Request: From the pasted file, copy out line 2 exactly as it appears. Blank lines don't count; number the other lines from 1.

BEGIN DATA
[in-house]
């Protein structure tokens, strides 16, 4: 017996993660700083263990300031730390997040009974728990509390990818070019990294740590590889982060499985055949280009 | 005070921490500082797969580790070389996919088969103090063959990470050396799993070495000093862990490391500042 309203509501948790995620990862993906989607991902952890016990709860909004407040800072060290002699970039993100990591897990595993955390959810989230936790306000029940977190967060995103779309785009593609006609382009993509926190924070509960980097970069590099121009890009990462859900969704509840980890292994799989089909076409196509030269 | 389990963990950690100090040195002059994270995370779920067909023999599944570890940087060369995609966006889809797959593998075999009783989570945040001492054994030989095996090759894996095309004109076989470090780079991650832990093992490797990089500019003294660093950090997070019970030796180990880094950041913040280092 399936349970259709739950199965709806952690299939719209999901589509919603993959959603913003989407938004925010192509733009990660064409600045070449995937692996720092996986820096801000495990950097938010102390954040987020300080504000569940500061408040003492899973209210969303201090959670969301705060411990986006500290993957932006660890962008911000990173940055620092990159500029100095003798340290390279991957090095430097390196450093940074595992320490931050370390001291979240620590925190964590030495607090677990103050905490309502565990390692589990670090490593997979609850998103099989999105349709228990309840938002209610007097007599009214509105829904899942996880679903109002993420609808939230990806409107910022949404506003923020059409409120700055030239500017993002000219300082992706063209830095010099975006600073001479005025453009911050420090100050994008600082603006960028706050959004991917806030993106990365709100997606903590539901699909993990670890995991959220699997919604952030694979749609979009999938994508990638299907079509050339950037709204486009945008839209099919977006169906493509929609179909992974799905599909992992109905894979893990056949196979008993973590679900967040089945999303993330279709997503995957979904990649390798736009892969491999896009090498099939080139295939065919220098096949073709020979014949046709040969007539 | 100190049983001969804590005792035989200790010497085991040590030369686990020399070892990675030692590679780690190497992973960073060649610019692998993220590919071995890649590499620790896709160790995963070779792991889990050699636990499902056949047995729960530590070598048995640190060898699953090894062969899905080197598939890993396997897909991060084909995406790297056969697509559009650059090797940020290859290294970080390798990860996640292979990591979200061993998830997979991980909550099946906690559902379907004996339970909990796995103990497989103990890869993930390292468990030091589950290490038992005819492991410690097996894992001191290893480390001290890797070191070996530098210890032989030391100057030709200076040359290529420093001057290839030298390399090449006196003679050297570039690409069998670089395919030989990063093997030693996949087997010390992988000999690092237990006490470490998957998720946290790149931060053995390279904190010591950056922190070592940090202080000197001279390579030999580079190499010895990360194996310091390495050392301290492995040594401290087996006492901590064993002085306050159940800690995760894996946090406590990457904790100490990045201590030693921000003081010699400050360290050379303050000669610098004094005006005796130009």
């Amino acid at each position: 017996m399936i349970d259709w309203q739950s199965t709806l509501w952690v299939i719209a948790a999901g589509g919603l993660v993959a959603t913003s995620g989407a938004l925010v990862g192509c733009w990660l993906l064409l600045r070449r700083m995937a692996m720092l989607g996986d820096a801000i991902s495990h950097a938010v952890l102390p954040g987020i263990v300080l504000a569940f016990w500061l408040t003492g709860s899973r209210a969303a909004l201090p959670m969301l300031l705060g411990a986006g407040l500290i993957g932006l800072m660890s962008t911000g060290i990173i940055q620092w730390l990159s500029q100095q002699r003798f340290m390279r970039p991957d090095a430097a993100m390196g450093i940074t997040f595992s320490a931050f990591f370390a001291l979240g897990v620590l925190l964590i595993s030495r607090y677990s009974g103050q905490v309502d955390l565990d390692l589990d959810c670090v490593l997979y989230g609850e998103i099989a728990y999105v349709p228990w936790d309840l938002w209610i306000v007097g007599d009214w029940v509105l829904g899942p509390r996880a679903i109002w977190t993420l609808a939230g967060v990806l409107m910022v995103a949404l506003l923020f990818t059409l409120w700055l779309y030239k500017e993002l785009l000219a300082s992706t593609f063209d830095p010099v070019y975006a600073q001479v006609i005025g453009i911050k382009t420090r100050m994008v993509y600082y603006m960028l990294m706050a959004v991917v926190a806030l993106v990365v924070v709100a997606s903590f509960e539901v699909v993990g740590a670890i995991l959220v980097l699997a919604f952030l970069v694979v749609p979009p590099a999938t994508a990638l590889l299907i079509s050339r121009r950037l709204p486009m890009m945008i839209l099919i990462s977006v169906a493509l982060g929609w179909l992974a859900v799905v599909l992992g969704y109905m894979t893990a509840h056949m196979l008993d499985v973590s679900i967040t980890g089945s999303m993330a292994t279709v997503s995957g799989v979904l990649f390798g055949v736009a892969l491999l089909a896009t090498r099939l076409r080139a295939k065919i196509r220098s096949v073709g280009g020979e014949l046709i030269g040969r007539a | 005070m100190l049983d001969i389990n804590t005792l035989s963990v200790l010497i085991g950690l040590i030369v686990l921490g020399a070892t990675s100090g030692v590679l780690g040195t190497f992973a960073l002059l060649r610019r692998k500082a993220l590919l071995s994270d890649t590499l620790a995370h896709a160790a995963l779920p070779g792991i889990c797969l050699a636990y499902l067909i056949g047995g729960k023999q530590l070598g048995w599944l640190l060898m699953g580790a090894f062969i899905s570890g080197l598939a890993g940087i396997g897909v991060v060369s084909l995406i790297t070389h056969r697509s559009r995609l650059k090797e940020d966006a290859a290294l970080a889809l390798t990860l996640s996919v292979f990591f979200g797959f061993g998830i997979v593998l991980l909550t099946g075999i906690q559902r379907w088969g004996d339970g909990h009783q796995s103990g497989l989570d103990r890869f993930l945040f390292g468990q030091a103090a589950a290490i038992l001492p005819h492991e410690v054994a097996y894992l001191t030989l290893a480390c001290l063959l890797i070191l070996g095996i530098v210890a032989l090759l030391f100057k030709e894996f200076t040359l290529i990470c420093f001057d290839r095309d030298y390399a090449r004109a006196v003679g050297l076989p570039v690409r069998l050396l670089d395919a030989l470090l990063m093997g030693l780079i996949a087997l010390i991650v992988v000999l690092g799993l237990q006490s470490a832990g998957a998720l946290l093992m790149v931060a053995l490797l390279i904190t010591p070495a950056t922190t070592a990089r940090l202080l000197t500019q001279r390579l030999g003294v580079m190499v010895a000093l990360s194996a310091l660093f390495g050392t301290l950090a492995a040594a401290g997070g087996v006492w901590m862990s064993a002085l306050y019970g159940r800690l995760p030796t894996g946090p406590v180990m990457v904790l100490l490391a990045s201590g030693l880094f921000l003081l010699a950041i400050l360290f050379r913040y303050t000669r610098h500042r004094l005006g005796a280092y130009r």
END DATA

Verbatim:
């Protein structure tokens, strides 16, 4: 017996993660700083263990300031730390997040009974728990509390990818070019990294740590590889982060499985055949280009 | 005070921490500082797969580790070389996919088969103090063959990470050396799993070495000093862990490391500042 309203509501948790995620990862993906989607991902952890016990709860909004407040800072060290002699970039993100990591897990595993955390959810989230936790306000029940977190967060995103779309785009593609006609382009993509926190924070509960980097970069590099121009890009990462859900969704509840980890292994799989089909076409196509030269 | 389990963990950690100090040195002059994270995370779920067909023999599944570890940087060369995609966006889809797959593998075999009783989570945040001492054994030989095996090759894996095309004109076989470090780079991650832990093992490797990089500019003294660093950090997070019970030796180990880094950041913040280092 399936349970259709739950199965709806952690299939719209999901589509919603993959959603913003989407938004925010192509733009990660064409600045070449995937692996720092996986820096801000495990950097938010102390954040987020300080504000569940500061408040003492899973209210969303201090959670969301705060411990986006500290993957932006660890962008911000990173940055620092990159500029100095003798340290390279991957090095430097390196450093940074595992320490931050370390001291979240620590925190964590030495607090677990103050905490309502565990390692589990670090490593997979609850998103099989999105349709228990309840938002209610007097007599009214509105829904899942996880679903109002993420609808939230990806409107910022949404506003923020059409409120700055030239500017993002000219300082992706063209830095010099975006600073001479005025453009911050420090100050994008600082603006960028706050959004991917806030993106990365709100997606903590539901699909993990670890995991959220699997919604952030694979749609979009999938994508990638299907079509050339950037709204486009945008839209099919977006169906493509929609179909992974799905599909992992109905894979893990056949196979008993973590679900967040089945999303993330279709997503995957979904990649390798736009892969491999896009090498099939080139295939065919220098096949073709020979014949046709040969007539 | 100190049983001969804590005792035989200790010497085991040590030369686990020399070892990675030692590679780690190497992973960073060649610019692998993220590919071995890649590499620790896709160790995963070779792991889990050699636990499902056949047995729960530590070598048995640190060898699953090894062969899905080197598939890993396997897909991060084909995406790297056969697509559009650059090797940020290859290294970080390798990860996640292979990591979200061993998830997979991980909550099946906690559902379907004996339970909990796995103990497989103990890869993930390292468990030091589950290490038992005819492991410690097996894992001191290893480390001290890797070191070996530098210890032989030391100057030709200076040359290529420093001057290839030298390399090449006196003679050297570039690409069998670089395919030989990063093997030693996949087997010390992988000999690092237990006490470490998957998720946290790149931060053995390279904190010591950056922190070592940090202080000197001279390579030999580079190499010895990360194996310091390495050392301290492995040594401290087996006492901590064993002085306050159940800690995760894996946090406590990457904790100490990045201590030693921000003081010699400050360290050379303050000669610098004094005006005796130009």